Unhappiness: You Can’t Change Your Past

Another therapy day in the household. Emotionally it can be a trying day. Especially when you come home and have to explain that one of your daughters will only be having 1/2 the therapy she’s used to having in that given day. We are on a weekly therapy schedule with one daughter and a bi-weekly schedule with our oldest- it’s based on where they are at when it comes to processing their past and handling the stress of the present.

I spend a full session with my youngest daughter and her therapist- mainly because she doesn’t want to really do any sort of work. She’ll deflect, get easily distracted, feign tiredness and sickness- ask questions about anything else but doing the work to become closer to us as a family. Today we focused on her increase in temper tantrums over the past few weeks. She believes that when my wife and I have a disagreement, we are going to break up like her birth parents did. She also thinks that I look a lot like her birth father- so she disassociates who I am sometimes and then becomes controlling and fearful that I will be abusive in some way.

The therapist and I asked her how often she’s unhappy about her life. Sadly, she mentioned at least once or twice a day. She believes that her life would be so much better if she came out of my wife’s belly, or if she never experienced the neglect and abuse of the past. We keep reminding her though that the only person who can change that unhappiness is her and her alone, and the therapist mentioned radical acceptance needs to enter into her frame of mind.

She’s lived with us now for 3 1/2 years. If we were going to give up on her, we would have never had her come back to our home when she’s been hospitalized a few times due to her physical and emotional outbursts. It’s very sad to me that she struggles still to look me in the eye when we are having a heart to heart conversation. She doesn’t want to listen to reason. She struggles to accept the fact that she’s adopted and can’t go back to live with her birth family.

She also feels like she was the cause of everything bad that happened around her- thus she’s permanently labeled herself as a bad kid. You can’t change poor self-esteem of a 12 year old in one week of therapy- or even one year. We just want the inner turmoil to settle. I know that if she continues down this path of pushing everyone else away and wanting to control everything within her world, it’s going to be a rough, unsafe adulthood for her.

What amazes me is she asks after therapy is over if she had a good session or not- almost oblivious to the sighs, deflecting and struggle to answer any straightforward question about her past. Maybe it’s wrong of me to get frustrated. Even now as they settle down to sleep, instead of talking about their feelings they spend too much time getting into back and forth petty drama- not usual sibling drama but annoying revenge drama.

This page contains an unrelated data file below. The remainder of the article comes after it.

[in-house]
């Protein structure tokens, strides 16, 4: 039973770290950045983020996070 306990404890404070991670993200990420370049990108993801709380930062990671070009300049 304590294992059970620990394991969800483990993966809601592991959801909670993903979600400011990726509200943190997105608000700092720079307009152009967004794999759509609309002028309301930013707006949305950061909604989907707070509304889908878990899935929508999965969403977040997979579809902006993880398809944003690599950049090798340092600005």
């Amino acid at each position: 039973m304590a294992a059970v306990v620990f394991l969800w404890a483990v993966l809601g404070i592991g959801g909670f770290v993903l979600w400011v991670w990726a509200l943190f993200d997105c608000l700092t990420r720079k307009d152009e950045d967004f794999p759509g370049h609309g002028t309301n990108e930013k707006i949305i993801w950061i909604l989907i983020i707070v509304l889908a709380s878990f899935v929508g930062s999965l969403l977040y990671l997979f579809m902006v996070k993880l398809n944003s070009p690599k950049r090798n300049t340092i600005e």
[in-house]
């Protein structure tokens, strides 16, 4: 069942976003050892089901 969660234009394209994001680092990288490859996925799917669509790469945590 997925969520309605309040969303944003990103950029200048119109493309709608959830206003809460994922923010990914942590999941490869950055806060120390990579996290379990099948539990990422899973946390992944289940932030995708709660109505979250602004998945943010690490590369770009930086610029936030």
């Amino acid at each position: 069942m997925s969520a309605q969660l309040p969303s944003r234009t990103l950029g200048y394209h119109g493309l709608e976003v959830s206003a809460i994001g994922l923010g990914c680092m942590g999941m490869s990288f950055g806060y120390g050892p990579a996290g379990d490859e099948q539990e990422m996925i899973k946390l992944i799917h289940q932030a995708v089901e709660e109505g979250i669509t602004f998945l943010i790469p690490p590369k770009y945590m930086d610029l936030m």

I almost feel like that 45 minute therapy session works for me better than it does for her- I have another source to release all of my pent up emotions in a better manner without running away. Time keeps ticking away, and I wonder if they will look back on this and wonder how much they let negativity rule the clock, and its something you can’t get back once its spent. I have to remember I’m happy most of the time, and when they feel pain it’s not a reflection on my ability to provide the safety and security they need in a loving family.

I’ll be there when they need me, but I’m no longer a punching bag.


One Response to Unhappiness: You Can’t Change Your Past

  1. Jared says:

    Wow, this reminded me so much of me in my adoptive family. At first things were great. Then things got a little rough to say the least. I was adopted when I was 8 still with vivid but vague memories of my birth parents. My birth parents were neglectful and abusive. I began acting like a normal teenager would. Rebellious at times but they handled it like my birth parents would. They were abusive. Can’t say some of it I didn’t deserve but they didn’t know how to treat me because they didn’t understand me. That stuff still hurts to this day and I’m 23 now. I’m glad you aren’t going to give up on them. They need you more than they act they will. Trust me I know. I tried so hard to push them away from me once the events started to happen. Deep inside though I wanted no more than a simple hug and being told they won’t give up on me. Adopted kids feel already abandoned and outcast. Just keep pushing.

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